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WHO warns malaria fight flat-lining

  • Robin Millard

    Agence France-Presse

Geneva, Switzerland   /   Mon, November 30, 2020   /   10:08 am
WHO warns malaria fight flat-lining Agents distribute mosquito nets door-to-door on April 28 in Pahou, 30kms west of Cotonou during a distribution aiming at fighting malaria amid the pandemic of the novel coronavirus (COVID-19). As the rainy season approaches Benin is the first country in West Africa to take on the challenge of providing mosquito nets to protect the population from malaria despite the disruption caused by the COVID-19. (AFP/Yanick Folly)

Progress in eliminating malaria has stalled in recent years, the World Health Organization said Monday, with more than 400,000 people once again estimated to have died from the disease last year.

In its World Malaria Report 2020, the WHO said progress against the mosquito-borne disease was plateauing, particularly in African countries bearing the brunt of cases and deaths.

In 2019, the global tally of malaria cases was estimated at 229 million - a figure that has been at the same level for the past four years.

Meanwhile the once rapidly-falling death toll has effectively come to a standstill in the last two years.

After steadily tumbling down from 736,000 in 2000, the disease claimed an estimated 411,000 lives in 2018 and 409,000 in 2019.

"A better targeting of interventions, new tools and increased funding are needed to change the global trajectory of the disease and reach internationally-agreed targets," the WHO said.

The UN health agency said a funding shortfall posed a "significant threat", with only $3 billion of a $5.6 billion target raised in 2019.

"Funding shortages have led to critical gaps in access to proven malaria control tools," it said.

Rather than a uniform approach, countries have recently begun to adopt tailored responses based on local data and intelligence, in order to try to keep up the pressure on malaria.

More than 90 percent of the disease burden is in Africa. The continent accounted for an estimated 384,000 malaria deaths last year.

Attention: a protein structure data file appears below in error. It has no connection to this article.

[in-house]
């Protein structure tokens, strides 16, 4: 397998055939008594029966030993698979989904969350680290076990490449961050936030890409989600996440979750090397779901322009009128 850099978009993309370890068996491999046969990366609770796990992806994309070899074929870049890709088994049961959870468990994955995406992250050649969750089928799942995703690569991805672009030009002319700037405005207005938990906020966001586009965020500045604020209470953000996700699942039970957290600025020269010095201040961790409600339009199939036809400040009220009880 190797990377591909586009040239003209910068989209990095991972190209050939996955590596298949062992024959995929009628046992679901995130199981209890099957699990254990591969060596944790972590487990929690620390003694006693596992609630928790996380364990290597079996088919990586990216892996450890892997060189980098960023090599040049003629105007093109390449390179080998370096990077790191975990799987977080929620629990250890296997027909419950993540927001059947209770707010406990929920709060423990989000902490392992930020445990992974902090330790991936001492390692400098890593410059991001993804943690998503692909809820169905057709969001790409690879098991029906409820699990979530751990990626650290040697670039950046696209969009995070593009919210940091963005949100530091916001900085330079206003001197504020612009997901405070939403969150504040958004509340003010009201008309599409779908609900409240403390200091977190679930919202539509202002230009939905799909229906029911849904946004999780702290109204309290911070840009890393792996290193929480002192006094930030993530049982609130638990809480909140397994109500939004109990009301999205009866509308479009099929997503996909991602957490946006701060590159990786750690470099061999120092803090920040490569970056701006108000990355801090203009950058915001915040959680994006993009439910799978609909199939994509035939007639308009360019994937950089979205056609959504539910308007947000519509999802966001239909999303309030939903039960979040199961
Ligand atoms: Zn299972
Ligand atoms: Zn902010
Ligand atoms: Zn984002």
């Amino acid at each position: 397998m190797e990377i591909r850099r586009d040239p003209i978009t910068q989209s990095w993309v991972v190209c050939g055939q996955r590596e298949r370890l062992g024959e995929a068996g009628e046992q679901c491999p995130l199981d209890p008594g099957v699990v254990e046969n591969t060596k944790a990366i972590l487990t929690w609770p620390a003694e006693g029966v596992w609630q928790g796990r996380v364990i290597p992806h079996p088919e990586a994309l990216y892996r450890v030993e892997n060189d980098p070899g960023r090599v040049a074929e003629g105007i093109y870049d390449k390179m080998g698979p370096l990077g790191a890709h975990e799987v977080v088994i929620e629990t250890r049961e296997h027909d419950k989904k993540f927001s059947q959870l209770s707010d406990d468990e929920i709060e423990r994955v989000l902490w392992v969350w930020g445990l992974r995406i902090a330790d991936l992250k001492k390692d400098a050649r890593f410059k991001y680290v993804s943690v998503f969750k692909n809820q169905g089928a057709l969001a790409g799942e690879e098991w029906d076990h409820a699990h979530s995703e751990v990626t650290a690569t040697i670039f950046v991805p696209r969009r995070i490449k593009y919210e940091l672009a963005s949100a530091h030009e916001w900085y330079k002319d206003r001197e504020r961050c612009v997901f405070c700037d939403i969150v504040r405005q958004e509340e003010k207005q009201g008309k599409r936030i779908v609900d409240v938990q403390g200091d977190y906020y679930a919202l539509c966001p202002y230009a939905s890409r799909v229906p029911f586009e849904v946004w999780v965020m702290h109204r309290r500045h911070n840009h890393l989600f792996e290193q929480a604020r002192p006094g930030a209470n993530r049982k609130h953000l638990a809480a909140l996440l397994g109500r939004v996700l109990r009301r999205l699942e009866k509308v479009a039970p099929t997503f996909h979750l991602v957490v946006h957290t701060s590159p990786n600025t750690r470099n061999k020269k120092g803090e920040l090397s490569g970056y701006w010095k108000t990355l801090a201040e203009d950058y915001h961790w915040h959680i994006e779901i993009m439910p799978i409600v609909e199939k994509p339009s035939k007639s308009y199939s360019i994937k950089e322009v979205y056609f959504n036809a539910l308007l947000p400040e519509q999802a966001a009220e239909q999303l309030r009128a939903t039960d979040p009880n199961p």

"It is time for leaders across Africa - and the world - to rise once again to the challenge of malaria," said WHO director-general Tedros Adhanom Ghebreyesus.

"Through joint action, and a commitment to leaving no one behind, we can achieve our shared vision of a world free of malaria," the former Ethiopian health minister said.

In 2019, four countries accounted for nearly half of all malaria cases globally: Nigeria (27 percent); the Democratic Republic of the Congo (12 percent); Uganda (five percent) and Mozambique (four percent).

The WHO's report found that most malaria prevention campaigns went ahead without major delays throughout the coronavirus pandemic.

But there were concerns that with efforts to tackle the disease flatlining, the ongoing Covid-19 crisis could prevent further progress.

"Covid-19 threatens to further derail our efforts to overcome malaria, particularly treating people with the disease," said Matshidiso Moeti, the WHO's regional director for Africa.

"Despite the devastating impact Covid-19 has had on African economies, international partners and countries need to do more to ensure that the resources are there to expand malaria programs which are making such a difference."

The WHO said that even a moderate disruption in access to anti-malarial treatment could lead to considerable loss of life.

Its report said that a 10-percent disruption in access to effective treatment in sub-Saharan Africa could lead to 19,000 additional deaths.

The report said 21 countries had eliminated malaria over the last two decades.

Outside of Africa, it said India had continued to make impressive gains over the last two years, with an 18-percent reduction in cases and a 20-percent reduction in deaths.

And despite the ongoing threat of antimalarial drug resistance, the six countries of the Greater Mekong subregion of southeast Asia were making major gains towards their goal of malaria elimination by 2030, it said.

The reported number of malaria cases in the subregion fell by 90 percent from 2000 to 2019.